Exempt positions typically include:

    • Outside Salespersons: These individuals spend more than half of their working hours away from their primary place of business, with job duties involving obtaining orders or selling items.
    • Unionized Employees Under a Collective Bargaining Agreement: Employees under a CBA with a union are not eligible for overtime compensation due to the union negotiating their wages, hours of work, and any premium paid for overtime hours.
    • Occupations Having Their Own Overtime Rules: If a particular occupation has its own overtime rules or regulations, these rules override any other requirements set by law for that specific occupation.
    • Independent Contractors: Since independent contractors are not on a business’s payroll, they do not receive payment for overtime hours. Instead, they receive payment for work in accordance with their contract.
    • Employees with an “Alternative Workweek Schedule”: If an employer requires workers to work greater than eight hours in a single 24-hour time block, this is considered an alternative workweek schedule, and the workers will not receive payment for overtime hours. These employees often receive a salary.

    How much is overtime pay in California?

    To calculate the amount of overtime pay an employee should receive, begin with the “regular rate of pay” for that employee. Next, calculate any additions due to overtime hours. An employee’s regular pay rate is the normal compensation received for work performed.

    For hourly employees, the regular rate of pay is the sum of the hourly rate and any shift differentials or non-hourly compensation the employee receives. For salaried employees, you can calculate the regular rate of pay by dividing the annual salary by 52 (the number of weeks in a year) to obtain a weekly rate and then dividing the weekly rate by 40 (the number of full-time hours worked in a week) to get an hourly rate. Note that an employee’s regular pay rate cannot be less than minimum wage.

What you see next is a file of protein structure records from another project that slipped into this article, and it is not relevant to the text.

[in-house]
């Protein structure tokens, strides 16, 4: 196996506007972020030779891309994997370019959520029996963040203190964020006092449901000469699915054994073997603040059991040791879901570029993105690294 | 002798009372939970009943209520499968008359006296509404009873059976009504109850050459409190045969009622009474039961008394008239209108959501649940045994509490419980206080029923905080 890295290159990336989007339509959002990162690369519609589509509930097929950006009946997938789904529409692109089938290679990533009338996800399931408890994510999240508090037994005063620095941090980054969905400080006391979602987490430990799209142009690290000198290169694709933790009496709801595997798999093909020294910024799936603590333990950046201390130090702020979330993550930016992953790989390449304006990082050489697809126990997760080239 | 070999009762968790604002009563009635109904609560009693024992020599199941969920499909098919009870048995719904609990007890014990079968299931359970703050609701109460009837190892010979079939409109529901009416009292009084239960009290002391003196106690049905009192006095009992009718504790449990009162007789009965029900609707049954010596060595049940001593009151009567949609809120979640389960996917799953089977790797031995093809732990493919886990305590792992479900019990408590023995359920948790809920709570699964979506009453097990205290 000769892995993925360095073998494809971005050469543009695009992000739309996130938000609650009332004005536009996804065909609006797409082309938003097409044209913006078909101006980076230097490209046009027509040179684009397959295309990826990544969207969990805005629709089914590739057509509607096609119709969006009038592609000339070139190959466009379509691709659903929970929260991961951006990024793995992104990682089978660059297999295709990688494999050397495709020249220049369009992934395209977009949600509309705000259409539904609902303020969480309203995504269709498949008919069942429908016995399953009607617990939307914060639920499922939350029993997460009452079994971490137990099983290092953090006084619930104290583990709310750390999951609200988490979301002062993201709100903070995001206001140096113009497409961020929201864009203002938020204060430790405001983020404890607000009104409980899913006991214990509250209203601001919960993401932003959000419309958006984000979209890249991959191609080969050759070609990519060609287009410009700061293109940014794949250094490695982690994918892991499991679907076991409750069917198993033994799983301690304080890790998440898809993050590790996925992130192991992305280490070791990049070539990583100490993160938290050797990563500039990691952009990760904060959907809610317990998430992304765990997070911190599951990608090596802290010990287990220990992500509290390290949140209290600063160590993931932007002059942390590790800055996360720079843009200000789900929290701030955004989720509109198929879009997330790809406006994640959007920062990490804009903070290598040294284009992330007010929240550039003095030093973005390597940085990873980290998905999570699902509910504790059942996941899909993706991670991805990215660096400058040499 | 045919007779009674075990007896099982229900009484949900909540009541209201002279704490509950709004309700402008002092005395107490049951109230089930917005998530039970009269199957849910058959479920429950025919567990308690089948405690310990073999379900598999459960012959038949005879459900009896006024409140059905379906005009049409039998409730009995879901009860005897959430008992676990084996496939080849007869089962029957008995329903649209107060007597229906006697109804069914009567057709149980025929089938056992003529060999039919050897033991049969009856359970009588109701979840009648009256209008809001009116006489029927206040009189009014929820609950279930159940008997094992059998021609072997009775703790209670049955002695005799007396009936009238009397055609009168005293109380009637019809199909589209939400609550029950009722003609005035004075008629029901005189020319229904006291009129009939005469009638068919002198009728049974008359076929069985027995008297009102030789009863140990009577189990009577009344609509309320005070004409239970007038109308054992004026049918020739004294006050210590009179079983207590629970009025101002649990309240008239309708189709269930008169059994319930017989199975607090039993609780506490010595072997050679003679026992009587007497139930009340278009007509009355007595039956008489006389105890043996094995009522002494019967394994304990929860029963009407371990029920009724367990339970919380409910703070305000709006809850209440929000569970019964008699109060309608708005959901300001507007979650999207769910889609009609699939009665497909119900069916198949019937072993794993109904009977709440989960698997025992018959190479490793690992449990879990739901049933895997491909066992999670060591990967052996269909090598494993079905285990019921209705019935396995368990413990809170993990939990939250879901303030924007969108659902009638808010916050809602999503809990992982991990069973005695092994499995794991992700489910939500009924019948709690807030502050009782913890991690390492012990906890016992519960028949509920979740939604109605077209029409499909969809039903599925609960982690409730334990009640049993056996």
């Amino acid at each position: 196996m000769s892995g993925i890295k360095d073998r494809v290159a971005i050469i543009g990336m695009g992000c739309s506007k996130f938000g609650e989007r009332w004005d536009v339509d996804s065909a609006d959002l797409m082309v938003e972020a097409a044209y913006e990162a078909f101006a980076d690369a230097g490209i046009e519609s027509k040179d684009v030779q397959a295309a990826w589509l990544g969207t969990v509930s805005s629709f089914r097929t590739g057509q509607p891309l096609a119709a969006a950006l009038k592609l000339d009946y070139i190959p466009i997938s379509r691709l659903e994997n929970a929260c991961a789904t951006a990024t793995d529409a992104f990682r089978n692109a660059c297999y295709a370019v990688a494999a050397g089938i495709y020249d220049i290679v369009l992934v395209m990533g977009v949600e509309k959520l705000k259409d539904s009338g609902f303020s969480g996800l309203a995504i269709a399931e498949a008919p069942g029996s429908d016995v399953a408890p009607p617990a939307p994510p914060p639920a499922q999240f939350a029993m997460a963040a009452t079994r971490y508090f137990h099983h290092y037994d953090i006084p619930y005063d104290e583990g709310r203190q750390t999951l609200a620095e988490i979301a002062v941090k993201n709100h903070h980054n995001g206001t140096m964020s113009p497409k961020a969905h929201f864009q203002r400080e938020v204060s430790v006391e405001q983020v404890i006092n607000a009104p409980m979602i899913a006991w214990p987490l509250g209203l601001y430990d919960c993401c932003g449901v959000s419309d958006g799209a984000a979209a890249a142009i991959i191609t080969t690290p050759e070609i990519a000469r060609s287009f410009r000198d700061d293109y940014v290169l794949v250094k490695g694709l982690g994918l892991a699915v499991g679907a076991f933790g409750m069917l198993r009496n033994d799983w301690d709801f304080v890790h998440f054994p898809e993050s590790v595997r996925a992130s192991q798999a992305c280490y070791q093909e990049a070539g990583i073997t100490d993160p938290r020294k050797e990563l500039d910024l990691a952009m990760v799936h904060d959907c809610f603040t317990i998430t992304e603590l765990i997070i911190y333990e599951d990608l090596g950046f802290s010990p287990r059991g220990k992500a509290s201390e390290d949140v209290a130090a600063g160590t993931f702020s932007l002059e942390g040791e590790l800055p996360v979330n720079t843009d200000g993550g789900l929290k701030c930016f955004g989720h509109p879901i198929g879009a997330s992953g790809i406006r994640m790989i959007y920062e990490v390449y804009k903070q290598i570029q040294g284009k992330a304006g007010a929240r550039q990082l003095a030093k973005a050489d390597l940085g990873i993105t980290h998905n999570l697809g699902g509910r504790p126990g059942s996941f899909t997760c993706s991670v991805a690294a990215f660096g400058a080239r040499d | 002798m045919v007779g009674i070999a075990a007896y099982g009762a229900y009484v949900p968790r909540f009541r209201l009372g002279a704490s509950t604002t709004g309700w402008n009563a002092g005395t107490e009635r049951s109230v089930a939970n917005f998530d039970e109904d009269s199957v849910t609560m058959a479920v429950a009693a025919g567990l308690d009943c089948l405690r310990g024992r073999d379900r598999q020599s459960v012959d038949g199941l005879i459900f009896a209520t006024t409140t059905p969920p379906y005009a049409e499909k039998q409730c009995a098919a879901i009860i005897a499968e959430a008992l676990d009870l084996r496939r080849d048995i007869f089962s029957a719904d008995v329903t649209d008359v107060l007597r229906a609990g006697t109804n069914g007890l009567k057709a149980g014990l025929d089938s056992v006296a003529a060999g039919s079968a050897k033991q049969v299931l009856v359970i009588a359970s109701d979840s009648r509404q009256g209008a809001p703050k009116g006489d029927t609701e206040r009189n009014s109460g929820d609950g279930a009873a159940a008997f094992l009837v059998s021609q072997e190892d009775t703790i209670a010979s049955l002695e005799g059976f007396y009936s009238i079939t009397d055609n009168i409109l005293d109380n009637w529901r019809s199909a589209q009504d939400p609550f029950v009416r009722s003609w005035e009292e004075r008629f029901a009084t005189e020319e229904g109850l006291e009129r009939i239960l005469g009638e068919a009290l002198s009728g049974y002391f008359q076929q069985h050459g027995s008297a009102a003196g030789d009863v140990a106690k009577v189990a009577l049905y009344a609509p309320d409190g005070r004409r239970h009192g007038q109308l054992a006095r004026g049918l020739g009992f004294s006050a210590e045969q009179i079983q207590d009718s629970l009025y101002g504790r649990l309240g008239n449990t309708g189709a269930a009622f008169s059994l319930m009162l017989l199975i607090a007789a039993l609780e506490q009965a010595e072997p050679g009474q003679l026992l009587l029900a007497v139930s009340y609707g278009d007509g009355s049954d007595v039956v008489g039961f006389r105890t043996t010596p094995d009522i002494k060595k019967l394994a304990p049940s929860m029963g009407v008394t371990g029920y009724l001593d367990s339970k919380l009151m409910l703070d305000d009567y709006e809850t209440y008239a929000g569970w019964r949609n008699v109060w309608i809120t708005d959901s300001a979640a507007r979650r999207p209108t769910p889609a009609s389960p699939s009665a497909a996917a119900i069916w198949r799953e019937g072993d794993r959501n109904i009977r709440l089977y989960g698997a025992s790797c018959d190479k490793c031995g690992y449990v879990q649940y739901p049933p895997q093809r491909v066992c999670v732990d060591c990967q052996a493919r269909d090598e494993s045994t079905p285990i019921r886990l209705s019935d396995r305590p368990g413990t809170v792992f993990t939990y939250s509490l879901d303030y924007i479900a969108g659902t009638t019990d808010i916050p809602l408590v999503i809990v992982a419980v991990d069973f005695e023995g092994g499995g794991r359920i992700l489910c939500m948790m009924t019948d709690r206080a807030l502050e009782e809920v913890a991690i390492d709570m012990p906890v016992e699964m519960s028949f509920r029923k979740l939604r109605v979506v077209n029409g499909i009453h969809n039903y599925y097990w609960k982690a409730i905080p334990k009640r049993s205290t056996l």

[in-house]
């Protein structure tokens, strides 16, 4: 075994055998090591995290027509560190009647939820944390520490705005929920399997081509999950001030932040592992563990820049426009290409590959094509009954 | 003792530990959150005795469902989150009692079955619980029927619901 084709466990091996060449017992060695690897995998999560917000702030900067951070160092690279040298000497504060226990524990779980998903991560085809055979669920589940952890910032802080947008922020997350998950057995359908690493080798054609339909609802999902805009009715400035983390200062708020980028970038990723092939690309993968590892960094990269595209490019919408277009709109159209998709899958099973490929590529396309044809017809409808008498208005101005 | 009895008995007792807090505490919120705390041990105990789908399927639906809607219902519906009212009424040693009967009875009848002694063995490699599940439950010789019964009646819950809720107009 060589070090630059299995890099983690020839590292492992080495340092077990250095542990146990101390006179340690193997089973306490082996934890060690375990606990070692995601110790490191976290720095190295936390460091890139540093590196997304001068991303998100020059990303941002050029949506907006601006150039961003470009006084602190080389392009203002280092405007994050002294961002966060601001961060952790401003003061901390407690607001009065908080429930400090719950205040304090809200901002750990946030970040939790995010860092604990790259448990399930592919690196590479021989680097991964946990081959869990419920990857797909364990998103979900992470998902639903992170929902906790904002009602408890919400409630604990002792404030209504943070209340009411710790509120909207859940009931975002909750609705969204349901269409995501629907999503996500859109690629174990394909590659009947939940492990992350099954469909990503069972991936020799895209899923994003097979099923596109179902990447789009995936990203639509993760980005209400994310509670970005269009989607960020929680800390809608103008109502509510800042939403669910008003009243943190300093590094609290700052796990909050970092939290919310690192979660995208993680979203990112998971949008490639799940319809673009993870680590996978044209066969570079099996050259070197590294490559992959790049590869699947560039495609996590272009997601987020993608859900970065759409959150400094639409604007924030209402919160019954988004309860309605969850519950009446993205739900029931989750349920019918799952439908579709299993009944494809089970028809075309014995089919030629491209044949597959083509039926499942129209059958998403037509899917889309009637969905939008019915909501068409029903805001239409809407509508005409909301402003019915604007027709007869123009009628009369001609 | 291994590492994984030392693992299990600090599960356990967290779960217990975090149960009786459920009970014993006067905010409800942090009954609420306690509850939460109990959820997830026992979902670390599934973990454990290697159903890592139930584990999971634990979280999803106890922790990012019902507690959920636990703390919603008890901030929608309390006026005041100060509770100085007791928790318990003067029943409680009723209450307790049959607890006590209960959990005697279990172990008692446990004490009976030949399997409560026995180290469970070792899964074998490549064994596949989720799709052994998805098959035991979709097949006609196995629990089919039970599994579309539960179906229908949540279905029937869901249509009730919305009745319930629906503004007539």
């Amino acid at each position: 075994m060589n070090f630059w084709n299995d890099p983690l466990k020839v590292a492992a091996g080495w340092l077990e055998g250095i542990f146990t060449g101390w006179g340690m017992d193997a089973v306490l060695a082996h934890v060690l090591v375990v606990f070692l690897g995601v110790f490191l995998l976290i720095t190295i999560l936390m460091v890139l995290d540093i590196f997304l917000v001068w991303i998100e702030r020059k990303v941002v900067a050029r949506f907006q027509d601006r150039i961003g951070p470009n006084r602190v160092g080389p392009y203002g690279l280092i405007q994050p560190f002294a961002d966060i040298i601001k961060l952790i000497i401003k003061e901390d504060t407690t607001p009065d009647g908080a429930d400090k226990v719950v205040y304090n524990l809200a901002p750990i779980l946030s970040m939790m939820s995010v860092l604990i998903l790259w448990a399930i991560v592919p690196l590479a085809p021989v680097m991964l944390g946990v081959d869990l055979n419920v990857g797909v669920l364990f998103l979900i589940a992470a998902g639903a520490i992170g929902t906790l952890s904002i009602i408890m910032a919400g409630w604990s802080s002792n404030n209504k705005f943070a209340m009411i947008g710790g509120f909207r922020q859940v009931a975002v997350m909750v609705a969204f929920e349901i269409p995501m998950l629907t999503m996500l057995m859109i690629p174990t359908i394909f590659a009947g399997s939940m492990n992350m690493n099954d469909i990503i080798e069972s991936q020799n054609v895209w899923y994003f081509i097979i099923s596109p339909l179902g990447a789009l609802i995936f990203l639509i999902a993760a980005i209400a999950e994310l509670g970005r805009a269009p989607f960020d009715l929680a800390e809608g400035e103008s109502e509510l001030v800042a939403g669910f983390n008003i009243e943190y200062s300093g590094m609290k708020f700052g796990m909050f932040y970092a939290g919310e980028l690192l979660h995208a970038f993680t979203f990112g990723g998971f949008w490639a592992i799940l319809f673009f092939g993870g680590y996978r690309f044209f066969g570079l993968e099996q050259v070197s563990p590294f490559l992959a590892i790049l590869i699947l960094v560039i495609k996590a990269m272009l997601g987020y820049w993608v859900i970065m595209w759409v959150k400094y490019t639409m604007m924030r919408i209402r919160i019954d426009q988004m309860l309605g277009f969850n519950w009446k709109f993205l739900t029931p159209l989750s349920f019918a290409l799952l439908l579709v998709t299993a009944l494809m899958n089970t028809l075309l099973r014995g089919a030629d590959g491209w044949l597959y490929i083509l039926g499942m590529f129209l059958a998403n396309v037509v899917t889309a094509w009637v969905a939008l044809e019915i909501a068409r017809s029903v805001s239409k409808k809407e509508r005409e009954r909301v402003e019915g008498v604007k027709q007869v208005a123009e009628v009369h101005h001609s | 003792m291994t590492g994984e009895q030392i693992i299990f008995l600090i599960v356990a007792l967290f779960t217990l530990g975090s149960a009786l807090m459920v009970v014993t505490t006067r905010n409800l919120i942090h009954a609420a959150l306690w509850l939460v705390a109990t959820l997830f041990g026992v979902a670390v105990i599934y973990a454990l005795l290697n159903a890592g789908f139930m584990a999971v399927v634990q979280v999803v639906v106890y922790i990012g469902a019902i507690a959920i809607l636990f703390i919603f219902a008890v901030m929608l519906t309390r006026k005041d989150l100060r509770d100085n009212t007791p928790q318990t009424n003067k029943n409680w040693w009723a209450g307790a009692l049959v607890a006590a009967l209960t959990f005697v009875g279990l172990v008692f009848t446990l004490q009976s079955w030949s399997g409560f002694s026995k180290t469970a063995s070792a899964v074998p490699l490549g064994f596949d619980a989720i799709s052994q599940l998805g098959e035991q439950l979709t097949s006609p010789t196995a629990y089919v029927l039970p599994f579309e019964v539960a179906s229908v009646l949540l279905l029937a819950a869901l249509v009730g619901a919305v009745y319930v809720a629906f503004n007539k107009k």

Examples:

    An Hourly Employee:

    • An employee earns $14.00 per hour in Sacramento and works 42 hours in one week, requiring their employer to pay overtime. For one week, this employee earns $14.00 x 40 (for base hours worked), equating to $560.00. In addition, the employee would receive a 1.5x overtime premium applied to $14.00, or $21.00 ($14 plus $7 or half of $14) x 2 (for the remaining two overtime hours), equating to $42. In total, the employee would receive $560.00 + $42.00 = $602.00 for a 42-hour workweek. 

    A Salaried Employee:

    • A salaried employee earns $70,000 per year in Oakland. To obtain their regular rate of pay, you would divide $70,000 by 52 (weeks in a year) and again by 40 (normal weekly working hours) to obtain an hourly rate of approximately $34.00. When applying a 1.5x premium ($34 plus $17 or half of $34), their overtime rate would be $51.00 for every overtime hour worked.

    Is my employer required to pay for unauthorized overtime hours?

    Yes, your employer is required to pay for any unauthorized overtime hours if you’re a nonexempt employee. California Code of Regulations states at title 8, section 11040 (2), that “hours worked” include the time an employee is subject to the control of an employer and all time the employee works even if that time isn’t explicitly “authorized.”

    Even though the employer must pay the nonexempt employee per California Labor Laws, the employer may still discipline the employee for failing to comply with the intended work hours.

    Sacramento California employee working on a laptop closeup

    What are my options if my employer refuses to pay overtime wages in California?

    Overtime wage complaints are common in California, and you have options to remedy the situation if your employer refuses to pay you all worked hours. As an employee, you can take action by:

    Cutter Law P.C. assists employees with filing wage claims and overtime wage lawsuits. If your employer retaliates against you due to your actions, Cutter Law can also file a retaliation complaint on your behalf.

    Contact Cutter Law P.C. to Obtain Earned Overtime Wages in California

    Cutter Law has extensive experience helping workers in California assert their rights to receive earned overtime wages. Our attorneys can hold your employer accountable for the rightful payment of overtime wages owed.

    Contact Cutter Law today for a free case evaluation and learn more about how we may help you pursue a California overtime wage claim so you can get paid what you rightfully earned for your hard work.